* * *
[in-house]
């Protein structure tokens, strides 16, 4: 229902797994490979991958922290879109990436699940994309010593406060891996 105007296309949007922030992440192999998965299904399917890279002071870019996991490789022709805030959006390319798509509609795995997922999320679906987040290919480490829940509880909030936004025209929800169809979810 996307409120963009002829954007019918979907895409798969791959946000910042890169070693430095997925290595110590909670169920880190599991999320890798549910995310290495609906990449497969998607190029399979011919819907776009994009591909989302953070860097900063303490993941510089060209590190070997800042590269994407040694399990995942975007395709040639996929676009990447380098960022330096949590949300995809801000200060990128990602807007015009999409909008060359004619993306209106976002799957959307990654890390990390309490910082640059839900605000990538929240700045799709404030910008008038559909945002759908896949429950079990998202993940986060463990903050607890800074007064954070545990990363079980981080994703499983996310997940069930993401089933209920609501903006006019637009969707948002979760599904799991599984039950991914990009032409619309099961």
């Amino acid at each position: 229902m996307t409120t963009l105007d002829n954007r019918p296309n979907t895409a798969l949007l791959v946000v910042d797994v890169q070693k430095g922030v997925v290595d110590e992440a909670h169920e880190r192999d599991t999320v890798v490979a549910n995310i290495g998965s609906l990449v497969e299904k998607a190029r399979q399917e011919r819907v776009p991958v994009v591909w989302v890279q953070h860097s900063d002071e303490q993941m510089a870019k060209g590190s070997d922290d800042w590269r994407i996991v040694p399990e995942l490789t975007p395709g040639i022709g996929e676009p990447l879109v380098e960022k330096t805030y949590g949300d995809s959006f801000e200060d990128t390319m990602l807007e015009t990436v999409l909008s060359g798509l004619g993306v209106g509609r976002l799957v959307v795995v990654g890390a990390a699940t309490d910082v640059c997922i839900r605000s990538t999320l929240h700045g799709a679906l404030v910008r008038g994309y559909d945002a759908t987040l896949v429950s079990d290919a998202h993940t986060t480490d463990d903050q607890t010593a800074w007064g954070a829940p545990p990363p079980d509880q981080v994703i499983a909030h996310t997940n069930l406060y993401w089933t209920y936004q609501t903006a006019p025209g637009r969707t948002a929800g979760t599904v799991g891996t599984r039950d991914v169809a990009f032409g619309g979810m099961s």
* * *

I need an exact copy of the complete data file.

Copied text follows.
[in-house]
């Protein structure tokens, strides 16, 4: 229902797994490979991958922290879109990436699940994309010593406060891996 105007296309949007922030992440192999998965299904399917890279002071870019996991490789022709805030959006390319798509509609795995997922999320679906987040290919480490829940509880909030936004025209929800169809979810 996307409120963009002829954007019918979907895409798969791959946000910042890169070693430095997925290595110590909670169920880190599991999320890798549910995310290495609906990449497969998607190029399979011919819907776009994009591909989302953070860097900063303490993941510089060209590190070997800042590269994407040694399990995942975007395709040639996929676009990447380098960022330096949590949300995809801000200060990128990602807007015009999409909008060359004619993306209106976002799957959307990654890390990390309490910082640059839900605000990538929240700045799709404030910008008038559909945002759908896949429950079990998202993940986060463990903050607890800074007064954070545990990363079980981080994703499983996310997940069930993401089933209920609501903006006019637009969707948002979760599904799991599984039950991914990009032409619309099961």
């Amino acid at each position: 229902m996307t409120t963009l105007d002829n954007r019918p296309n979907t895409a798969l949007l791959v946000v910042d797994v890169q070693k430095g922030v997925v290595d110590e992440a909670h169920e880190r192999d599991t999320v890798v490979a549910n995310i290495g998965s609906l990449v497969e299904k998607a190029r399979q399917e011919r819907v776009p991958v994009v591909w989302v890279q953070h860097s900063d002071e303490q993941m510089a870019k060209g590190s070997d922290d800042w590269r994407i996991v040694p399990e995942l490789t975007p395709g040639i022709g996929e676009p990447l879109v380098e960022k330096t805030y949590g949300d995809s959006f801000e200060d990128t390319m990602l807007e015009t990436v999409l909008s060359g798509l004619g993306v209106g509609r976002l799957v959307v795995v990654g890390a990390a699940t309490d910082v640059c997922i839900r605000s990538t999320l929240h700045g799709a679906l404030v910008r008038g994309y559909d945002a759908t987040l896949v429950s079990d290919a998202h993940t986060t480490d463990d903050q607890t010593a800074w007064g954070a829940p545990p990363p079980d509880q981080v994703i499983a909030h996310t997940n069930l406060y993401w089933t209920y936004q609501t903006a006019p025209g637009r969707t948002a929800g979760t599904v799991g891996t599984r039950d991914v169809a990009f032409g619309g979810m099961s």